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  • Brett Zalaski

No More Follow-Up Calls

In the movie Boiler Room, Ben Affleck plays the sales trainer for the fictional brokerage firm J.T. Marlin. In one of the training scenes, he makes a very astute statement. 'And there is no such thing as a no-sale call. A sale is made on every call you make. Either you sell the client some stock, or he sells you a reason he can't. Either way a sale is made...'

That quote is a part of my sales training, and I was drawn back to it when a topic had been submitted to the website. The question was, 'How do I get more people to respond to my emails and phone calls when they've gone ghost?' I've seen lots of trainers and authors give a lot of answers to this question (and I did, too)...but in talking with a friend in the #sportsbiz industry about the best approach, something hit me...the problem was that reps are not closing enough. That probably doesn't make sense...let me explain.

Every call we need to close on something. Closing can be one of four can:

  • Close an actual sale

  • Close a next step in the sales process (stadium visit, be your guest at a game, etc.)

  • Close that they won't be buying

  • Close a next conversation ('We will speak at 3:15 pm on Monday to close the deal.')

In all of those positive or negative progress is made...but progress is made. Too often reps go into a follow-up with the entirety of their intent being, '...just to see where you are.' That is precisely the root of the 'ghost account' problem...because here's the problem with that: The more you call someone with no intention, the less likely they are to do something, the more likely they are to not pick up the phone when you call again, and the less likely they are to pick up the phone, the less sales you make. Because we all know two big things:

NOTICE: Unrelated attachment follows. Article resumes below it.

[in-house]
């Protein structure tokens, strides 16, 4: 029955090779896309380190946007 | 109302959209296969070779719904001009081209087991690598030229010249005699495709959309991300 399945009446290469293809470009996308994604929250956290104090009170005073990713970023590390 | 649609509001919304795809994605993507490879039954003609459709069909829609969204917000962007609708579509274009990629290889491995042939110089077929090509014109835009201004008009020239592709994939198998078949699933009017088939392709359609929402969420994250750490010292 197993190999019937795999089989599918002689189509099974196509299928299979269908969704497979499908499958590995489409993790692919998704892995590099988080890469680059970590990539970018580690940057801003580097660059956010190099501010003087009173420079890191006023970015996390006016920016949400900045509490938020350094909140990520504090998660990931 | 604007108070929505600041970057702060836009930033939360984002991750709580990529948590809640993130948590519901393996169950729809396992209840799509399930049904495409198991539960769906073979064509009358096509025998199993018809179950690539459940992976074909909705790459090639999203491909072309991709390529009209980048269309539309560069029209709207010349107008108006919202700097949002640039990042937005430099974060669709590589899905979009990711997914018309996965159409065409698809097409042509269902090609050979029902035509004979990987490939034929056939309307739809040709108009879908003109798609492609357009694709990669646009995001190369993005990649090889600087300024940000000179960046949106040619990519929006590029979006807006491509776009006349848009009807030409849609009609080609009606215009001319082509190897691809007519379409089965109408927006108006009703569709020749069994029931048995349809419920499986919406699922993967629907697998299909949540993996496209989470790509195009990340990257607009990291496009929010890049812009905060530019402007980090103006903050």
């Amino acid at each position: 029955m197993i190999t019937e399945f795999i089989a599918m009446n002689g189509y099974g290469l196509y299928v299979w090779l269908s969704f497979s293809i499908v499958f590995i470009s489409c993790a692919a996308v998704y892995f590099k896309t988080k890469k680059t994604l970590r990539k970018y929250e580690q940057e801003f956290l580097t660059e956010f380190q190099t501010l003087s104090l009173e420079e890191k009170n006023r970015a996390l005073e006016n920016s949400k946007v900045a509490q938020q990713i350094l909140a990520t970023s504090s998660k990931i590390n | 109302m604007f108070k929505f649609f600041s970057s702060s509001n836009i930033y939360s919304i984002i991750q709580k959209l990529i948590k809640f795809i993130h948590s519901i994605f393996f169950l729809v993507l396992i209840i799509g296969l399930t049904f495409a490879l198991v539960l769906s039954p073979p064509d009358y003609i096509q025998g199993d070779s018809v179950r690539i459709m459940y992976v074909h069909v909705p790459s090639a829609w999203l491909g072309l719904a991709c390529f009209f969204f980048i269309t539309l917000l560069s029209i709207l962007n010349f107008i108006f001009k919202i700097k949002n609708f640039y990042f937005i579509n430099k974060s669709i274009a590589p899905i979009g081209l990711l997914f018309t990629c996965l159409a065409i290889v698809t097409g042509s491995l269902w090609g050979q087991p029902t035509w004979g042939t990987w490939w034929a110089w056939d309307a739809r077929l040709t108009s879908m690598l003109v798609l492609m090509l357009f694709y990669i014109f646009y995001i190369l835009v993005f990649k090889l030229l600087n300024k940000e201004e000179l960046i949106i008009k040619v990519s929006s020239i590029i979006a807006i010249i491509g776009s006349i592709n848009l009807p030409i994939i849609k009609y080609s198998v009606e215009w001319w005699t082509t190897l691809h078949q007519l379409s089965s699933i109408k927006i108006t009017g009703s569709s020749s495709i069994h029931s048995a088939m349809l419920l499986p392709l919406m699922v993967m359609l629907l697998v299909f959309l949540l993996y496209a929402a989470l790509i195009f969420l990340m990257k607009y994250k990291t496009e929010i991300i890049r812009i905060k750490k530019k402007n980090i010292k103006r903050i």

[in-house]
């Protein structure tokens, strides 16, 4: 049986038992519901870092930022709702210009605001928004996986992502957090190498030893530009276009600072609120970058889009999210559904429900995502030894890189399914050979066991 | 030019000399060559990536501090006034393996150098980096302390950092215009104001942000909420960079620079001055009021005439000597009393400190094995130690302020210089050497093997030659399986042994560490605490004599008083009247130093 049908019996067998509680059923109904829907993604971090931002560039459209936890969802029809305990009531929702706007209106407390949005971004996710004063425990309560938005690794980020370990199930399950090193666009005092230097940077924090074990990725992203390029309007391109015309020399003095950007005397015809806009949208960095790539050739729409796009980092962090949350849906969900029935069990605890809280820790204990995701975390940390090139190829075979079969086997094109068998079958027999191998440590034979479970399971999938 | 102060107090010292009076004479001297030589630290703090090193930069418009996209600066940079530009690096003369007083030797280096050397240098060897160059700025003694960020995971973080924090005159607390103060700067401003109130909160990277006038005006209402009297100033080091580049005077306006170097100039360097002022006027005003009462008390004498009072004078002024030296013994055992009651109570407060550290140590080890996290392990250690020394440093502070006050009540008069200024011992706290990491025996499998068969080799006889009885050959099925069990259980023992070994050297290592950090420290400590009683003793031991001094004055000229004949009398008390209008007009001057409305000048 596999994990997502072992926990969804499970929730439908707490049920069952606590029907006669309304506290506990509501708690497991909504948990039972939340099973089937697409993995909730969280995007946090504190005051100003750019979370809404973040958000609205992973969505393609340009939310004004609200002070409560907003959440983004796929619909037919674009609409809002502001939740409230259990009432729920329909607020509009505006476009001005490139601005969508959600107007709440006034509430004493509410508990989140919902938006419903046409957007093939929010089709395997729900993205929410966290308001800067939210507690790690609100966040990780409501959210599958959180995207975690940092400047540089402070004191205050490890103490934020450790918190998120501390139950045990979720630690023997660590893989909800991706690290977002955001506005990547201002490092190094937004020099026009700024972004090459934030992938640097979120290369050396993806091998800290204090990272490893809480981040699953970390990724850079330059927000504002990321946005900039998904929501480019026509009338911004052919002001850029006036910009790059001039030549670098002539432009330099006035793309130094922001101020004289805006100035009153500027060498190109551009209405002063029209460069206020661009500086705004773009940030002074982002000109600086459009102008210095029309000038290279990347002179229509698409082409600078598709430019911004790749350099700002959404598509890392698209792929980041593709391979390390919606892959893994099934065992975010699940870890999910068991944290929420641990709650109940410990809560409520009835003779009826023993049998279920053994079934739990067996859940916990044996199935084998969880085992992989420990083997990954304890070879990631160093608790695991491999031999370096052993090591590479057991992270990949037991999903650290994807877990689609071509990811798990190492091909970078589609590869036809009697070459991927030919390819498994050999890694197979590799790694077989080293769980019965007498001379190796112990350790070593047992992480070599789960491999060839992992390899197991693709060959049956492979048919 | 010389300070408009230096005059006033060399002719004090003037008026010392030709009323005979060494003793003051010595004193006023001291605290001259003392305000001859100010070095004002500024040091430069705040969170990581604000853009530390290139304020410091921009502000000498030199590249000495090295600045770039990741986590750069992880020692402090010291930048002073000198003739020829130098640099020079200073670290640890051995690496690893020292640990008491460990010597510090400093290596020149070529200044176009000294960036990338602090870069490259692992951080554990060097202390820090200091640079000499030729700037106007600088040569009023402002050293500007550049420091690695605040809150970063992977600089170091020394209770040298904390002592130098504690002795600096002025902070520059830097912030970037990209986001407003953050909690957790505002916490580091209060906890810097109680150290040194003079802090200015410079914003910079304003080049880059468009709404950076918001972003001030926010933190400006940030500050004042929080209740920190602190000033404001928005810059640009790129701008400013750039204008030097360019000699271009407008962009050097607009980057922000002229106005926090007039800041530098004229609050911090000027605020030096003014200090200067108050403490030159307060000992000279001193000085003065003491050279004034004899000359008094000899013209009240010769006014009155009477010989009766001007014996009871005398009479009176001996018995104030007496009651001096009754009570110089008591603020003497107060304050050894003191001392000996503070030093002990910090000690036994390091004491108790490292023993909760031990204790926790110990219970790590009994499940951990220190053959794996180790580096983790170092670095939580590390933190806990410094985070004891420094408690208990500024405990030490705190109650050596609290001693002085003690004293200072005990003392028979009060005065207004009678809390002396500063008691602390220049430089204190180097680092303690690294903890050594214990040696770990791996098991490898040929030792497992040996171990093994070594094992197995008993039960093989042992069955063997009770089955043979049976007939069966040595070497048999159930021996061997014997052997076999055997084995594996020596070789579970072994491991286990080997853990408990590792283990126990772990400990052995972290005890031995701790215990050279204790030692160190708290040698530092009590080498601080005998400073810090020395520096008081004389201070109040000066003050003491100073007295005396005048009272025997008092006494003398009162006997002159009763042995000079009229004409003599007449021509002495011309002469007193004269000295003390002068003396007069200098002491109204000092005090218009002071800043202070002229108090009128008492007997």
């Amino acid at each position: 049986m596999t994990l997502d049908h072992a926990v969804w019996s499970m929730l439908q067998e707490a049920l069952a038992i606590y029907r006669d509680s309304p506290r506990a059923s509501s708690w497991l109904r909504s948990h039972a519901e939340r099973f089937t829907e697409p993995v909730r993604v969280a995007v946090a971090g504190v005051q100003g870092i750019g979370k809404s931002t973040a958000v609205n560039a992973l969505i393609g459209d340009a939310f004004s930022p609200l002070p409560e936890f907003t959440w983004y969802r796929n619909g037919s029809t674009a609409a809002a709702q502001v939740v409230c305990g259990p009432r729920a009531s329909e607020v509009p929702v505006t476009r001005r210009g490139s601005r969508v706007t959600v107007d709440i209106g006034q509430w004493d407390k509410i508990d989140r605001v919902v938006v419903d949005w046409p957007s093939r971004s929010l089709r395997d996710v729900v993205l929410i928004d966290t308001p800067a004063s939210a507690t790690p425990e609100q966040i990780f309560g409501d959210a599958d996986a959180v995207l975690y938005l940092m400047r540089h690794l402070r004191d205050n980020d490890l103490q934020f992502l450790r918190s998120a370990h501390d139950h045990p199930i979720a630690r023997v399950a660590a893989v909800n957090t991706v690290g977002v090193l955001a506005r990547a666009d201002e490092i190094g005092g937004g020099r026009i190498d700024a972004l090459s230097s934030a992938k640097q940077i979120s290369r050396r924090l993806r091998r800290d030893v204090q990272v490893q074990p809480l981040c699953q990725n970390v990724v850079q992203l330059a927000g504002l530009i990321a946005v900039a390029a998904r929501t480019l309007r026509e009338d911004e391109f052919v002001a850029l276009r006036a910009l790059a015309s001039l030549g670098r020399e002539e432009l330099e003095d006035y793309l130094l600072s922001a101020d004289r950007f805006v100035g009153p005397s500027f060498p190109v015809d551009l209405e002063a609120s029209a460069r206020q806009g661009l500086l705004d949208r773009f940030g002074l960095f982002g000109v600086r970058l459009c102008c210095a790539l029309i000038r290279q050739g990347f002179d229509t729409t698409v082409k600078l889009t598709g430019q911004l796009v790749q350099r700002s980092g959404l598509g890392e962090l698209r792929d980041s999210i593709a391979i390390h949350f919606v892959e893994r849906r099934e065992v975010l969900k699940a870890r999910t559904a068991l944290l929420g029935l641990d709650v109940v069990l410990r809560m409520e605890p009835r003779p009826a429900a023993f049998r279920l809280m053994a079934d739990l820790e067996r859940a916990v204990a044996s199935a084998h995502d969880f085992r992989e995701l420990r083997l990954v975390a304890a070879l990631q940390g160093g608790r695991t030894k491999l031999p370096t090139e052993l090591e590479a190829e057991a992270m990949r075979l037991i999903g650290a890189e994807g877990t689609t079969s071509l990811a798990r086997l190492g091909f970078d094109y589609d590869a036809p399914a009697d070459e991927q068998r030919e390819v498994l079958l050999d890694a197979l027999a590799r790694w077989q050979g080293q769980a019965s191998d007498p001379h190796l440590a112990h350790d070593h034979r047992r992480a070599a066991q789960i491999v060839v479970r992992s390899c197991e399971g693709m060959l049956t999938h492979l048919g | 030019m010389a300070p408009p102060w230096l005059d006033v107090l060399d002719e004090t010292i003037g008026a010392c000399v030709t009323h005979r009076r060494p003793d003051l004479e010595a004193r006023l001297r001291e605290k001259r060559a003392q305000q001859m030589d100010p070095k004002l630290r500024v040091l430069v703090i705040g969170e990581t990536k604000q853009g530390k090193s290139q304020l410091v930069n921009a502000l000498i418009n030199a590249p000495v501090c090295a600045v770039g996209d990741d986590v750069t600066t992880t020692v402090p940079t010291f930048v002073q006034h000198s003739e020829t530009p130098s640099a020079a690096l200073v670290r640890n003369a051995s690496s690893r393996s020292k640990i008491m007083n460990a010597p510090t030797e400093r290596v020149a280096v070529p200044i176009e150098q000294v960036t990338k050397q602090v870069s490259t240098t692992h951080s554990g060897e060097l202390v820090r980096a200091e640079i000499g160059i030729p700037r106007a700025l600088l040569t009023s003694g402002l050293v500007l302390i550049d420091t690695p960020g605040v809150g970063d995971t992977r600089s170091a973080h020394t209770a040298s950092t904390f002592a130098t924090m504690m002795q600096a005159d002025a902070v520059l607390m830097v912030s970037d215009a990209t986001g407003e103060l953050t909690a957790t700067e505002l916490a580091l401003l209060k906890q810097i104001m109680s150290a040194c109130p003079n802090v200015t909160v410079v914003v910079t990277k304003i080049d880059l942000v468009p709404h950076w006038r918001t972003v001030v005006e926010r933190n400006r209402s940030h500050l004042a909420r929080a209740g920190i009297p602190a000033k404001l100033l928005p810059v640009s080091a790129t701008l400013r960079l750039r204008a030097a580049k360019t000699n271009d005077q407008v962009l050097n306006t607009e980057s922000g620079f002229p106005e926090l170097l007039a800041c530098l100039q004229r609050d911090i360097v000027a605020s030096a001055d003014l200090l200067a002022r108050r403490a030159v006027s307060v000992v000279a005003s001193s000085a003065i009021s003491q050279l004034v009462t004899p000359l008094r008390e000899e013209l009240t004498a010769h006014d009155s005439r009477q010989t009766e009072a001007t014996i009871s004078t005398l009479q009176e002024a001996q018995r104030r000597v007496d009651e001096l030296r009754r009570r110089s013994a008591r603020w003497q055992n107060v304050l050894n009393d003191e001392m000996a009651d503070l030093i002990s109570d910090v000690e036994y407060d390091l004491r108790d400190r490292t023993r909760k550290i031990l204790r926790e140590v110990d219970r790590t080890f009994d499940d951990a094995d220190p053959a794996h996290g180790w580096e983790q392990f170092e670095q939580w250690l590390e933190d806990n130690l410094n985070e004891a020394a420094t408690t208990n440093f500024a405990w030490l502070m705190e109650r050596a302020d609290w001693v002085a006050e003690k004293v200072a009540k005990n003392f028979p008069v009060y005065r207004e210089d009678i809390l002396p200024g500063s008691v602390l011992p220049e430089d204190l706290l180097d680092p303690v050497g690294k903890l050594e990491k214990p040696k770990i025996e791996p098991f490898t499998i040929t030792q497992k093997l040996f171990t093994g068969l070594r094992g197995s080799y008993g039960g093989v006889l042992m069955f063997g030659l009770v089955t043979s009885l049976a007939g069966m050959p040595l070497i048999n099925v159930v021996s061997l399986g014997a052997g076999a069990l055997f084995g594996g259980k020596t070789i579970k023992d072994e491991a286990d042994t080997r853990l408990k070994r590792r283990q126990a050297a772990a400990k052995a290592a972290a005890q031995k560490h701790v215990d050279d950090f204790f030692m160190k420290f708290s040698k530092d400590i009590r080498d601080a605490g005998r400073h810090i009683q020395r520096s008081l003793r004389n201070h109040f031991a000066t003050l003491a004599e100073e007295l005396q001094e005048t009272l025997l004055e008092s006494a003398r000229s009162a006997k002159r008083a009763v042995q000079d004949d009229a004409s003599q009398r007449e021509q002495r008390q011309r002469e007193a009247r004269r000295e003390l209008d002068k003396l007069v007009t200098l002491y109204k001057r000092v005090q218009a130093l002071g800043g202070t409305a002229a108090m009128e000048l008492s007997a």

1. It's hard to get people on the phone or to meet in person.

  2. The vast majority of sales are made over the phone or in-person.

So that means a rep needs to have a closer's mentality every time they have the privilege of speaking with someone. It doesn't need to be a sale...but it has to be SOMETHING. A sales is made. A sales is directly shot down. A step is closed that moves the sale in one of those two directions. Ultimately it comes down to this. The check-in call is the origin point for the ghost account. The check-in call devalues the client's time, and, just as importantly, it devalues your time, too. People like to be pursued wit purposed...they don't like to be chased.

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